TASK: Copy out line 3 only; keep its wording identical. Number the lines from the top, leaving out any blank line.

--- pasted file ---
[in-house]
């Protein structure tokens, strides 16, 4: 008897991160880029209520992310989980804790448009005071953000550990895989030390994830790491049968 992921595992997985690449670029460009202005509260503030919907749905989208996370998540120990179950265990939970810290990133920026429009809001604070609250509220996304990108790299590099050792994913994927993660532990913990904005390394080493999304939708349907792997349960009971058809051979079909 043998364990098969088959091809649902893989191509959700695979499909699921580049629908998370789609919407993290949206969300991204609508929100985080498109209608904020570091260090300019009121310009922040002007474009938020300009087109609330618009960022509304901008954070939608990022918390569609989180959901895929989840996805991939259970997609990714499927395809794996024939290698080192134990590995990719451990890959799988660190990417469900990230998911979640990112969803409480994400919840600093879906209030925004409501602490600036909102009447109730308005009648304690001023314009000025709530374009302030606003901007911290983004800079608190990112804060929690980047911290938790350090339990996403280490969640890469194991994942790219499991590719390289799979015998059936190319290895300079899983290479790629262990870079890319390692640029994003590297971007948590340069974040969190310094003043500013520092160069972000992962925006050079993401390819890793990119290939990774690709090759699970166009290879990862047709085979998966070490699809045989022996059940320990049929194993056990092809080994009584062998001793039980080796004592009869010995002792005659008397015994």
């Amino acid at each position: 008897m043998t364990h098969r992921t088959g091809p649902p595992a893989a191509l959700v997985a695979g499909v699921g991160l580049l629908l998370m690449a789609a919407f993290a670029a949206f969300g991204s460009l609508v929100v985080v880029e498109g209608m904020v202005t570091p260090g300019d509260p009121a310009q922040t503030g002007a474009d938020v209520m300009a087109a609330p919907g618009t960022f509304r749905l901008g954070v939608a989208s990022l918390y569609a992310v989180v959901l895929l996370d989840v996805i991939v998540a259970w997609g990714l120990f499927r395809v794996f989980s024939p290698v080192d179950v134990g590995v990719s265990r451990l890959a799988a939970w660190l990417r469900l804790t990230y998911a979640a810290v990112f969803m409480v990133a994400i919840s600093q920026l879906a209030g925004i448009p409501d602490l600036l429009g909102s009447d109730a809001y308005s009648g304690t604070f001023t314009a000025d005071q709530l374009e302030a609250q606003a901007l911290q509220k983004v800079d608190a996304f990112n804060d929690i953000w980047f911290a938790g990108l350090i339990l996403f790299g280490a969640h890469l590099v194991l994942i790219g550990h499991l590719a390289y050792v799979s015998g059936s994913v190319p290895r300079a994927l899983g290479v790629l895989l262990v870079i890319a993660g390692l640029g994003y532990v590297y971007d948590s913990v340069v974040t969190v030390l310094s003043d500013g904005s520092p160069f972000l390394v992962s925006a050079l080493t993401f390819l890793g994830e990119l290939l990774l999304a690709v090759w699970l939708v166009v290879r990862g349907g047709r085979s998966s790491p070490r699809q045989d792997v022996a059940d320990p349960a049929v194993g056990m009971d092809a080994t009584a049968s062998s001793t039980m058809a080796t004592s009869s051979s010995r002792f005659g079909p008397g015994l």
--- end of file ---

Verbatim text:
């Amino acid at each position: 008897m043998t364990h098969r992921t088959g091809p649902p595992a893989a191509l959700v997985a695979g499909v699921g991160l580049l629908l998370m690449a789609a919407f993290a670029a949206f969300g991204s460009l609508v929100v985080v880029e498109g209608m904020v202005t570091p260090g300019d509260p009121a310009q922040t503030g002007a474009d938020v209520m300009a087109a609330p919907g618009t960022f509304r749905l901008g954070v939608a989208s990022l918390y569609a992310v989180v959901l895929l996370d989840v996805i991939v998540a259970w997609g990714l120990f499927r395809v794996f989980s024939p290698v080192d179950v134990g590995v990719s265990r451990l890959a799988a939970w660190l990417r469900l804790t990230y998911a979640a810290v990112f969803m409480v990133a994400i919840s600093q920026l879906a209030g925004i448009p409501d602490l600036l429009g909102s009447d109730a809001y308005s009648g304690t604070f001023t314009a000025d005071q709530l374009e302030a609250q606003a901007l911290q509220k983004v800079d608190a996304f990112n804060d929690i953000w980047f911290a938790g990108l350090i339990l996403f790299g280490a969640h890469l590099v194991l994942i790219g550990h499991l590719a390289y050792v799979s015998g059936s994913v190319p290895r300079a994927l899983g290479v790629l895989l262990v870079i890319a993660g390692l640029g994003y532990v590297y971007d948590s913990v340069v974040t969190v030390l310094s003043d500013g904005s520092p160069f972000l390394v992962s925006a050079l080493t993401f390819l890793g994830e990119l290939l990774l999304a690709v090759w699970l939708v166009v290879r990862g349907g047709r085979s998966s790491p070490r699809q045989d792997v022996a059940d320990p349960a049929v194993g056990m009971d092809a080994t009584a049968s062998s001793t039980m058809a080796t004592s009869s051979s010995r002792f005659g079909p008397g015994l």